The user interface has been simplified in Dreamweaver and later. As a result, you may not find some of the options described in this article in Dreamweaver and later. For more information, see this article.
Your web application can contain a page that lets registered users log in to the site.
A login page is made up of the following building blocks:
A database table of registered users
An HTML form to let users enter a user name and password
A Log In User server behavior to make sure the entered user name and password are valid
A session variable consisting of the user name is created for the user when the user logs in successfully.
You need a database table of registered users to verify that the user name and password entered in the login page are valid.
The next step in building a login page is to add an HTML form to the page to let users log in. See the next topic for instructions.
You add an HTML form to the page to let users log in by entering a user name and password.
An empty form is created on the page. You may have to enable Invisible Elements (View > Visual Aids > Invisible Elements) to see the form’s boundaries, which are represented by thin red lines.
You don’t have to specify an action or method attribute for the form to tell it where and how to send the record data when the user clicks the Submit button. The Log In User server behavior sets these attributes for you.
Add labels (either as text or images) beside each text field, and line up the text fields by placing them inside an HTML table and setting the table’s border attribute to 0.
You can change the label of the Submit button by selecting the button, opening the Property inspector (Window > Properties), and entering a new value in the Label box.
The next step in building a login page is to add the Log In User server behavior to verify that the entered user name and password are valid.
You must add a Log In User server behavior to the login page to ensure that the user name and password that a user enters are valid.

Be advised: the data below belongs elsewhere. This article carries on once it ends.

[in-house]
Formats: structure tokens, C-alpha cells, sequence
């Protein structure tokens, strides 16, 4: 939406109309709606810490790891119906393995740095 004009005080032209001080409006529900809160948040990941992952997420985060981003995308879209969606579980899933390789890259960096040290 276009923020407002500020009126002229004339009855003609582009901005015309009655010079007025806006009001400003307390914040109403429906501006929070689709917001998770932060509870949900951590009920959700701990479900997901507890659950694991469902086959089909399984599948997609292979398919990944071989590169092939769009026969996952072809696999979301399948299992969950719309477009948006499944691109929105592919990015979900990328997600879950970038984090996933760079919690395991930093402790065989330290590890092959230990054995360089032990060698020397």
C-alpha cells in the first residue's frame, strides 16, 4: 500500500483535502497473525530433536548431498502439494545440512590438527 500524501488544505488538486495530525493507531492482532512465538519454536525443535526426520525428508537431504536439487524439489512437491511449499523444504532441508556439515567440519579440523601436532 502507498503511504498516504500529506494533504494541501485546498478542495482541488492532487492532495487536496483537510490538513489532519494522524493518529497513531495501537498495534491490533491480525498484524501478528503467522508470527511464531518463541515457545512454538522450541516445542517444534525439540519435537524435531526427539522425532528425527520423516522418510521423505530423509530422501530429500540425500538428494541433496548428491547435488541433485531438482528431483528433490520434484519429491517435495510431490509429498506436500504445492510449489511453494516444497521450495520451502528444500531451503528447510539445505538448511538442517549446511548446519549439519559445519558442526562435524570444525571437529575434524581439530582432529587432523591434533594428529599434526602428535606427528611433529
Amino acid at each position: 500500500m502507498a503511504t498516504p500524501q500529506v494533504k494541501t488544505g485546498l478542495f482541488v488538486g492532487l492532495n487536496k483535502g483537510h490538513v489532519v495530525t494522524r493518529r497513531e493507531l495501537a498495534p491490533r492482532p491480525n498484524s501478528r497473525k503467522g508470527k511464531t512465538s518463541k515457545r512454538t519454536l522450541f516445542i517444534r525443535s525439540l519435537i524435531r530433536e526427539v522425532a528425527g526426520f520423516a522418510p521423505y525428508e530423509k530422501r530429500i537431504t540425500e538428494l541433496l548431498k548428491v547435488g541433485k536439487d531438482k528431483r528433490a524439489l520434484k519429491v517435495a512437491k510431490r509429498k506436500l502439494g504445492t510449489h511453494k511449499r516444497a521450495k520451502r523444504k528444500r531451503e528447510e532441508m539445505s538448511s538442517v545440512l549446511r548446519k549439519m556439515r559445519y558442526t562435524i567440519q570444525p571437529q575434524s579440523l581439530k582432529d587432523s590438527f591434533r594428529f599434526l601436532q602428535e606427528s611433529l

When a user clicks the Submit button on the login page, the Log In User server behavior compares the values entered by the user against the values for registered users. If the values match, the server behavior opens one page (usually the site’s Welcome screen). If the values do not match, the server behavior opens another page (usually a page alerting the user that the login attempt failed).
The server behavior compares the user name and password a visitor enters on the login page against the values in these columns.
The specified page is usually the site’s Welcome screen.
The specified page usually alerts the user that the login process failed and lets the user try again.
If a user tries to access your site by opening a restricted page without first logging in, the restricted page can forward the user to the login page. After the user logs in successfully, the login page redirects the user to the restricted page that forwarded them to the login page in the first place.
When you complete the dialog box for the Restrict Access To Page server behavior on these pages, ensure that you specify your login page in the If Access Denied, Go To box.
A server behavior is added to the login page that ensures the user name and password entered by a visitor are valid.